[Python-ideas] Should our default random number generator be secure?

Steven D'Aprano steve at pearwood.info
Thu Sep 10 04:11:08 CEST 2015

On Wed, Sep 09, 2015 at 08:55:06PM -0500, Tim Peters wrote:
> [Alexander Walters <tritium-list at sdamon.com>]
> > In a word - No.
> >
> > There is zero reason for people doing crypto to use the random module,
> > therefor we should not change the random module to be cryptographically
> > secure.
> >
> > Don't break things and slow my code down by default for dubious reasons,
> > please.
> Would your answer change if a crypto generator were _faster_ than MT?
> MT isn't speedy by modern standards, and is cache-hostile (about 2500
> bytes of mutable state).
> Not claiming a crypto hash _would_ be faster.  But it is possible.

If the crypto PRNG were comparable in speed to what we have now (not 
significantly slower), or faster, *and* gave reproducible results with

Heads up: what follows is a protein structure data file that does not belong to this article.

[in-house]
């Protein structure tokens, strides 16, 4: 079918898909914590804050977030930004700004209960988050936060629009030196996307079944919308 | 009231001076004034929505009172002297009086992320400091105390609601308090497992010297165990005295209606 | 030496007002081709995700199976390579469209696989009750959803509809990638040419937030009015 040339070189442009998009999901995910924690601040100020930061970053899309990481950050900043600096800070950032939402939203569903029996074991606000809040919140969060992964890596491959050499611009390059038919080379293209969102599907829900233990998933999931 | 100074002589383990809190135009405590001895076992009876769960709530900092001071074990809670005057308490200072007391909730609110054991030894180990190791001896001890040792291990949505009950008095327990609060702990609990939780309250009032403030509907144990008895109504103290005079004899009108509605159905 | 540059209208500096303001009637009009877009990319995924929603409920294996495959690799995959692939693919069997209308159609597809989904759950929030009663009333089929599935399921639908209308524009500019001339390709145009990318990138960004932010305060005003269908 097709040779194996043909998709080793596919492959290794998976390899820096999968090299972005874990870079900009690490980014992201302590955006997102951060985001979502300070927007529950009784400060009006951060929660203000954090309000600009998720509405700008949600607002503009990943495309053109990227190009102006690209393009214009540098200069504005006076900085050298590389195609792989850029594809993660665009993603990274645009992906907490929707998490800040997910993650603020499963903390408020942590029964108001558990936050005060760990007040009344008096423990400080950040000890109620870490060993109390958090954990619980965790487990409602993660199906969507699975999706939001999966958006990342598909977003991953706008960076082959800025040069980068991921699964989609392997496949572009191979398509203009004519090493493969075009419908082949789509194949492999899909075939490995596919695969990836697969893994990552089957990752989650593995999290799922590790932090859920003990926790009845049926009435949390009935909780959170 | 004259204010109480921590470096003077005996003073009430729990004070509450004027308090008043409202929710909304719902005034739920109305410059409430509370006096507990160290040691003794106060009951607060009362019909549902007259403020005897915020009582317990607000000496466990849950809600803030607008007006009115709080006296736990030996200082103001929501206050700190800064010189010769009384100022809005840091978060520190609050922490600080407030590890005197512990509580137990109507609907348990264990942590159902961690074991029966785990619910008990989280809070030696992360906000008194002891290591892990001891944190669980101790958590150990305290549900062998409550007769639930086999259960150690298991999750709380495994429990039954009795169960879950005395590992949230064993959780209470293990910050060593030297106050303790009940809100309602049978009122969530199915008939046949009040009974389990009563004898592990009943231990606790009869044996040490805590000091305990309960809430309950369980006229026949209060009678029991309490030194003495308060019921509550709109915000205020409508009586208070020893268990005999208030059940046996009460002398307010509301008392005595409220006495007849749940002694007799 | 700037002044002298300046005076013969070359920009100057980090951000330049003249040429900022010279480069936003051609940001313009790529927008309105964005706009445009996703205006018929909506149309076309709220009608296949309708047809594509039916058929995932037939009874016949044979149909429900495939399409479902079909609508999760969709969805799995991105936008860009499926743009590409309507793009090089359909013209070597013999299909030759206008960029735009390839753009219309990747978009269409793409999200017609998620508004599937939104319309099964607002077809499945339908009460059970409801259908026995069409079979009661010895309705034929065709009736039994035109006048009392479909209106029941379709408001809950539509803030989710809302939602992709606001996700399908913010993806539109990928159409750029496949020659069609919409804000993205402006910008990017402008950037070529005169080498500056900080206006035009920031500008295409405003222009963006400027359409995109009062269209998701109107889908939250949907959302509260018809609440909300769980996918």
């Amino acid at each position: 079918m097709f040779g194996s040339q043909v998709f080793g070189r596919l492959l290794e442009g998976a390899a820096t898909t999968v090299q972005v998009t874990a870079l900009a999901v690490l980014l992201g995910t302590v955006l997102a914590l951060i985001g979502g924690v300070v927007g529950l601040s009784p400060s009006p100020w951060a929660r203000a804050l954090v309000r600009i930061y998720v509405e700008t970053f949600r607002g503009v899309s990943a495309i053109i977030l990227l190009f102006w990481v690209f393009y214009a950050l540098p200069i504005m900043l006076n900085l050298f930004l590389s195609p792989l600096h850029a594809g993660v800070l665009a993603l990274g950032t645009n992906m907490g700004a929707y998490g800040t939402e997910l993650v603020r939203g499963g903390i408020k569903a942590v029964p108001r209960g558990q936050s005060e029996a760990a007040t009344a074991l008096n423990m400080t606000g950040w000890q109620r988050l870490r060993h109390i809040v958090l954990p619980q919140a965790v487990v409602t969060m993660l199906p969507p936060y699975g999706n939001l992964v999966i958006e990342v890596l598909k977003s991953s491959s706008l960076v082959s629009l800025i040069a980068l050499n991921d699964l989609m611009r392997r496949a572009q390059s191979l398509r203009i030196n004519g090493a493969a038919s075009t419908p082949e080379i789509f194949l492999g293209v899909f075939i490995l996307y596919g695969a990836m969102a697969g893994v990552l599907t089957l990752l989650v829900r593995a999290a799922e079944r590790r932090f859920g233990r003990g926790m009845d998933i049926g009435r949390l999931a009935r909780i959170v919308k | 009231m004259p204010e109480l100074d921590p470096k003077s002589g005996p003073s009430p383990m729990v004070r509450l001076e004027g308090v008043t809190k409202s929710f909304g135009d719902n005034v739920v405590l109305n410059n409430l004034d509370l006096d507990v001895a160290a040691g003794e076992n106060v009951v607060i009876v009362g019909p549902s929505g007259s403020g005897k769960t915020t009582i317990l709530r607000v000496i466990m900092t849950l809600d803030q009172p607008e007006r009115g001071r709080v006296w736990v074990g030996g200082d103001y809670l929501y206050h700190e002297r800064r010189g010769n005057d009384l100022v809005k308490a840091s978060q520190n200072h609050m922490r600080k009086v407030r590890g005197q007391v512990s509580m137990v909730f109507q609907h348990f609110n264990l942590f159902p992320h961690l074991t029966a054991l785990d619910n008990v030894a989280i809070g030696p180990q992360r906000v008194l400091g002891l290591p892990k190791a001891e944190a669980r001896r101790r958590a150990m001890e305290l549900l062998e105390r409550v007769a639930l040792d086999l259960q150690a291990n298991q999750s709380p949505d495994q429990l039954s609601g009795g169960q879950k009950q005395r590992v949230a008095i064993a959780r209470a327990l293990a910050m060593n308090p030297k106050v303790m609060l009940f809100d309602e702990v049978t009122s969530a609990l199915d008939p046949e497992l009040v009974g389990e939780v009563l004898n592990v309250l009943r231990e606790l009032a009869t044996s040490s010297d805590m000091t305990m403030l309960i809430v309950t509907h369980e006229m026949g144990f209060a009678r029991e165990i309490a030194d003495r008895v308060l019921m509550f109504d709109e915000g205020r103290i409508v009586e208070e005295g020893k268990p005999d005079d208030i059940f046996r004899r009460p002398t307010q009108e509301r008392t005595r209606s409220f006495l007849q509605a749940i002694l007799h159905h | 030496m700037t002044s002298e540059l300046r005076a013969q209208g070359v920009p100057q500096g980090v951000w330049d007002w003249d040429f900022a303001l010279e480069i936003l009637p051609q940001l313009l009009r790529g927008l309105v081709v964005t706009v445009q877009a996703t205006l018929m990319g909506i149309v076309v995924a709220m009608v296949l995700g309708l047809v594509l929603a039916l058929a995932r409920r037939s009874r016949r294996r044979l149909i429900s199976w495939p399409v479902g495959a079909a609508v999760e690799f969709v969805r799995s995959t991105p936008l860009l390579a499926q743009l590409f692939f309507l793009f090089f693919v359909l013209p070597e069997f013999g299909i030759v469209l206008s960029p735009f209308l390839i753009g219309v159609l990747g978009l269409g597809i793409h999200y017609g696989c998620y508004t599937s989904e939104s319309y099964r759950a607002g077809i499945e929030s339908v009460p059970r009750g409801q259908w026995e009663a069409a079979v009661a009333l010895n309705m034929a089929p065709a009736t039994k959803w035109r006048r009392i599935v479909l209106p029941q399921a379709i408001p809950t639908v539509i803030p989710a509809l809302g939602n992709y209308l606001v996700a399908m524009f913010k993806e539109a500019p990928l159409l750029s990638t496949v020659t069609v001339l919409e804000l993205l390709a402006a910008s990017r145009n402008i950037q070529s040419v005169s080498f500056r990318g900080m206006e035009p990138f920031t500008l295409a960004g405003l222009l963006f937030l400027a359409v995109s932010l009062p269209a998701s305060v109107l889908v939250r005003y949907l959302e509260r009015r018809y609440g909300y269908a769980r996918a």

the same seed, *and* had no known/detectable statistical biases), and we 
could promise that those properties would continue to hold even when the 
state of the art changed and we got a new default crypto PRNG, then I'd 
still be -0.5 on the change due to the "false sense of security" factor.

As I've already mentioned in another comment, I'm with Paul Moore -- I 
think anyone foolish/ignorant/lazy/malicious enough to use the default 
PRNG for crypto is surely making more than one mistake, and fixing that 
one thing for them will just give people a false sense of security.


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